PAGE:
A tough nut around stoppages, Lakey’s fiery red hair matched the heat he brought all day. He was Calder’s most prolific player, gathering a team-high 25 disposals, while forcing his way through contests to make sure he got his hands on the ball first. He seemed to thrive in the wet conditions when the heavens opened up in the second quarter, taking his already impressive performance to another level. He put in a full four-quarter effort, finishing with six tackles, five marks and six inside 50s, in addition to his 25 disposals.

#21 Riley Mason

Mason was the Cannons’ main mover out of the backline, enjoying an influential performance off half-back. He read the ball well, using his tall and lanky frame to intercept and cut off the Devils’ attacks several times. He gathered plenty of touches, finishing with 17 disposals, five marks and six rebound 50s. His level-headedness with ball in hand ultimately helped Calder get over the line by one point.

#25 Josh Goater

Goater continued his strong start to the year with another good game against the Devils. He stood up around stoppages, as his tall frame was suited to the congested nature of the match. He was probably the best player on the ground in the first quarter; he was a point of difference in the midfield, weaved through stoppages and kicked a booming goal from outside 50. While the rest of his day did not match his performance in the first term, he still finished with 20 disposals, five inside 50s and three tackles.

#41 Liam Podhajski

Despite the conditions being adverse for a big man at times, it did not stop Podhajski from having a day out. He was strong in the ruck contest; he won a massive 40 hit outs and some of his taps put the ball on a platter for his on-ballers. But it was the work he put in around the ground and his follow up efforts that arguably made him best on. He was like an extra midfielder at times and also filled a hole up forward. It was a complete ruckman’s game, finishing with 21 disposals, six tackles, four inside 50s, three rebound 50s and one goal, to go along with his 40 hitouts.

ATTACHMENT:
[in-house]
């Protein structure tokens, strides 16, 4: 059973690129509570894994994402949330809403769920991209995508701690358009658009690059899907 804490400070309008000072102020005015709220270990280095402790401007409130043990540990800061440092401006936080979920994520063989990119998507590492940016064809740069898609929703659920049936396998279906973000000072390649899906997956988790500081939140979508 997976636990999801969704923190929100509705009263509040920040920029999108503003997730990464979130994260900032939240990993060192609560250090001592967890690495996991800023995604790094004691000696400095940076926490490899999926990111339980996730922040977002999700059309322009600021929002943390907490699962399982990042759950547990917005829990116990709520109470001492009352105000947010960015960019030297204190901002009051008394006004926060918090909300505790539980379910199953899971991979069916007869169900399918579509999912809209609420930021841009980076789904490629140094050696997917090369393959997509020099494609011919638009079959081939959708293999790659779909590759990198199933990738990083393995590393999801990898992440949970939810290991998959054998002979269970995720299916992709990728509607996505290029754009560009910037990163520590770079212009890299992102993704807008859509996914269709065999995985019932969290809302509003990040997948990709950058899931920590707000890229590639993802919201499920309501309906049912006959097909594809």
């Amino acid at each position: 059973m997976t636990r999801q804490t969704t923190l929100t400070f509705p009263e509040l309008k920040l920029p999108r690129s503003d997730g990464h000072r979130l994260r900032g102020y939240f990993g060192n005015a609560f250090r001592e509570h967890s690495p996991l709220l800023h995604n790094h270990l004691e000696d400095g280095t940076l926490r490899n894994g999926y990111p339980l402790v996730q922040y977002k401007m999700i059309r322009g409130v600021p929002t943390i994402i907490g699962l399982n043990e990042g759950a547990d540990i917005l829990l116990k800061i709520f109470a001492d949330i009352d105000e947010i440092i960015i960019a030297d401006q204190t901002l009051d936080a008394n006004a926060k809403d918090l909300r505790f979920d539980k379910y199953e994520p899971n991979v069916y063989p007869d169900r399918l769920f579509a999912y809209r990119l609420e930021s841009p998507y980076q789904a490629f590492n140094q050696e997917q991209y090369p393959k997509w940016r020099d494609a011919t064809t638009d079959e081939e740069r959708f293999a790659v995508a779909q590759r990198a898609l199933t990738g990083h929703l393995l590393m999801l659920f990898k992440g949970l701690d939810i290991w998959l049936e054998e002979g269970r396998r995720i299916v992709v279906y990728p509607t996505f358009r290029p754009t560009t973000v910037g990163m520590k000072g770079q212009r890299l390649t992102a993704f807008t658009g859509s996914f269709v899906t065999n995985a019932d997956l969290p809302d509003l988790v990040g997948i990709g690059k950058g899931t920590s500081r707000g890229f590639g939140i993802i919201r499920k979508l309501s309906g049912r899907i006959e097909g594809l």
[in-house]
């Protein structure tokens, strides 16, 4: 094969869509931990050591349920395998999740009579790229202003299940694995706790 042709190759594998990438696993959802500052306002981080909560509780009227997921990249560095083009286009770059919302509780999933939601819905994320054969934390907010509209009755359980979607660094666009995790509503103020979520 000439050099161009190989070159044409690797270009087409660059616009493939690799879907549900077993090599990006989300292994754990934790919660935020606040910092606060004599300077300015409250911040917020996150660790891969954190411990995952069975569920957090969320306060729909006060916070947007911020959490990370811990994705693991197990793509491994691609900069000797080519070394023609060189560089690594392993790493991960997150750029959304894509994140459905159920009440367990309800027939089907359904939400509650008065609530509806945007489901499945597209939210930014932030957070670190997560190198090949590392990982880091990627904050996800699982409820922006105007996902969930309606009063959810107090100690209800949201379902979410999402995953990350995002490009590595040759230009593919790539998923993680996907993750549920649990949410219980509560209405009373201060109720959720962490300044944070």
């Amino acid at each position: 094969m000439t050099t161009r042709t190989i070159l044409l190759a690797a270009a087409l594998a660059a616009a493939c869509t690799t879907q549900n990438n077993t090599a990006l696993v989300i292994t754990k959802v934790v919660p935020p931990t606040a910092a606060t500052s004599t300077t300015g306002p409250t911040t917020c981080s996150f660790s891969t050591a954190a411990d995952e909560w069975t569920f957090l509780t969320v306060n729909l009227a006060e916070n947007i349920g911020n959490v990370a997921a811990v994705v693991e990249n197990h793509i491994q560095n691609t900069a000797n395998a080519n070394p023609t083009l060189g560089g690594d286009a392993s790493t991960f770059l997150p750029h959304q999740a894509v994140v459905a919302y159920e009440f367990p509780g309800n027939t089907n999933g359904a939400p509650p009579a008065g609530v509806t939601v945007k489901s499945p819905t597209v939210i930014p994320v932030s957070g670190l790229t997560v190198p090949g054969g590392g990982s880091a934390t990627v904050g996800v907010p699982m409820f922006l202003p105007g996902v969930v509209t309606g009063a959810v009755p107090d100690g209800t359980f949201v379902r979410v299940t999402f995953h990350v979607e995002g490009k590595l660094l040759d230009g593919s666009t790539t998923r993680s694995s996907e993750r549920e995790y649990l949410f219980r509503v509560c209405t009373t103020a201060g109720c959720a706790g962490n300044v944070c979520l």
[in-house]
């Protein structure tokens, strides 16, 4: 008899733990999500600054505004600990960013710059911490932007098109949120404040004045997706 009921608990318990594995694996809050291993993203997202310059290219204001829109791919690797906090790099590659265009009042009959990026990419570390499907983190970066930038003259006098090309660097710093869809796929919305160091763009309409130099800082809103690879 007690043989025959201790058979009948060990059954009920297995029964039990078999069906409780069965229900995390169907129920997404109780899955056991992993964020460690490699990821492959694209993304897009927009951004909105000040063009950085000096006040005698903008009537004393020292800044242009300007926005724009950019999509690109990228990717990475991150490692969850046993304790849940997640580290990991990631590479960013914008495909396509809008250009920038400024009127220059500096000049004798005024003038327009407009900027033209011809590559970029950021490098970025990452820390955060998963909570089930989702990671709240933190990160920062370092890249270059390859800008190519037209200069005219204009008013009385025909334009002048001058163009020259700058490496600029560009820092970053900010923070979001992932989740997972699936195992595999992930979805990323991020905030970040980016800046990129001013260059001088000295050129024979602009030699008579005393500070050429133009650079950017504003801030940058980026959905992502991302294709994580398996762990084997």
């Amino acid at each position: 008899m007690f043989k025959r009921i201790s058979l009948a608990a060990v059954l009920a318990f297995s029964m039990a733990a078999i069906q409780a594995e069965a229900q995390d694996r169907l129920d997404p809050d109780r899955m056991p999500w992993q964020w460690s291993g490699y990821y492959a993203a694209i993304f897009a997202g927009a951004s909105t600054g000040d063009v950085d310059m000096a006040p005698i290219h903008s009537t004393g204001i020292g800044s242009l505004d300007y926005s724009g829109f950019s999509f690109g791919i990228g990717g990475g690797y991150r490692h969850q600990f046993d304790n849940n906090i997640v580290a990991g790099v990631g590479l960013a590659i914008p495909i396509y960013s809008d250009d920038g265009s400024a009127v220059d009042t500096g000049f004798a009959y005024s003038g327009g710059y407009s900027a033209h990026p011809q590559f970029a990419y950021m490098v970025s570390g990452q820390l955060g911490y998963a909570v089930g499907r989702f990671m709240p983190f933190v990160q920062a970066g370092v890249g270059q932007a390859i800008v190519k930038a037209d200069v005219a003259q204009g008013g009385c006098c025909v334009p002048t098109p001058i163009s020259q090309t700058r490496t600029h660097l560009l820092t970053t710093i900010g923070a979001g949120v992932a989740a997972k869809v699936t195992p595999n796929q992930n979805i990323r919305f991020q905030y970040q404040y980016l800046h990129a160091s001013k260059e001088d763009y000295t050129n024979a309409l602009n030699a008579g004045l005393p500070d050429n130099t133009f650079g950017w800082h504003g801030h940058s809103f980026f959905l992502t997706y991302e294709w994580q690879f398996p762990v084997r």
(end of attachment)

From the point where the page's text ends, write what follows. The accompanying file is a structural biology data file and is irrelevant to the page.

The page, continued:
OAKLEIGH CHARGERS vs. EASTERN RANGES

By: Declan Reeve

Oakleigh Chargers:

#1 Youseph Dib

The crafty small was vital in Oakleigh’s break away on the scoreboard in the second half, where he was thrown into the midfield and used his agility and speed to break away from the contest with ball in hand. He just has a remarkable ability to get himself out of tricky situations, with a strength of his being his handballing, able to hit difficult targets and then run to support or get the ball back. He pulled off some good kicks as well, although there were a couple of awkward ones where the ball came off flat and wobbly, which is an area he could look to sure up.

#3 Nick Daicos

Following up from his thrilling NAB League debut against Sandringham Dragons, Daicos put in another best on ground performance in a dominant display through the midfield and forward line. His footy IQ is at an obviously high level, this was highlighted with dominance around stoppages, able to win it at will, even head-to-head with top prospect Tyler Sonsie he had the advantage, able to read the ruck tap exceptionally well. His skills were also clean in some unfavourable conditions, hitting some really good kicks into dangerous spots, able to show his composure by hitting them under pressure as well.

#13 Dylan Thomas